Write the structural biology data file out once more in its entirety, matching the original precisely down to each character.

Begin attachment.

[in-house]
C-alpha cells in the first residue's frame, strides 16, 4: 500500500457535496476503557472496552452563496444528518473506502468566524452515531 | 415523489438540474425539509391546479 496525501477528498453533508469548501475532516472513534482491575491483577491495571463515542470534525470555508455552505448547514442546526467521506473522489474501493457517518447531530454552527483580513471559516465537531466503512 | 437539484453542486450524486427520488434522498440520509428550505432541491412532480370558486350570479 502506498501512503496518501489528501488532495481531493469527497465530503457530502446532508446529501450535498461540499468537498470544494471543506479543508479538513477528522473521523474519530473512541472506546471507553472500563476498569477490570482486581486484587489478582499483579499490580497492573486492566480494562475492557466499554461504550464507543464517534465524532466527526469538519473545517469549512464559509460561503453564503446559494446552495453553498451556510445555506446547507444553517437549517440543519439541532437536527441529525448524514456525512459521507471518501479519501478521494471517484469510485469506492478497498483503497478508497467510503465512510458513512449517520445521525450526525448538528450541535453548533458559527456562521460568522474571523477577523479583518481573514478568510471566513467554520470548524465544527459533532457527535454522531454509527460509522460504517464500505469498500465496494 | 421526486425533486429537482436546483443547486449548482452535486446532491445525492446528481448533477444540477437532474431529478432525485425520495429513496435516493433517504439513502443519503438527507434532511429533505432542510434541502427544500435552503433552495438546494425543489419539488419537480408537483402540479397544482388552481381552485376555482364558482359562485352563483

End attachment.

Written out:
[in-house]
C-alpha cells in the first residue's frame, strides 16, 4: 500500500457535496476503557472496552452563496444528518473506502468566524452515531 | 415523489438540474425539509391546479 496525501477528498453533508469548501475532516472513534482491575491483577491495571463515542470534525470555508455552505448547514442546526467521506473522489474501493457517518447531530454552527483580513471559516465537531466503512 | 437539484453542486450524486427520488434522498440520509428550505432541491412532480370558486350570479 502506498501512503496518501489528501488532495481531493469527497465530503457530502446532508446529501450535498461540499468537498470544494471543506479543508479538513477528522473521523474519530473512541472506546471507553472500563476498569477490570482486581486484587489478582499483579499490580497492573486492566480494562475492557466499554461504550464507543464517534465524532466527526469538519473545517469549512464559509460561503453564503446559494446552495453553498451556510445555506446547507444553517437549517440543519439541532437536527441529525448524514456525512459521507471518501479519501478521494471517484469510485469506492478497498483503497478508497467510503465512510458513512449517520445521525450526525448538528450541535453548533458559527456562521460568522474571523477577523479583518481573514478568510471566513467554520470548524465544527459533532457527535454522531454509527460509522460504517464500505469498500465496494 | 421526486425533486429537482436546483443547486449548482452535486446532491445525492446528481448533477444540477437532474431529478432525485425520495429513496435516493433517504439513502443519503438527507434532511429533505432542510434541502427544500435552503433552495438546494425543489419539488419537480408537483402540479397544482388552481381552485376555482364558482359562485352563483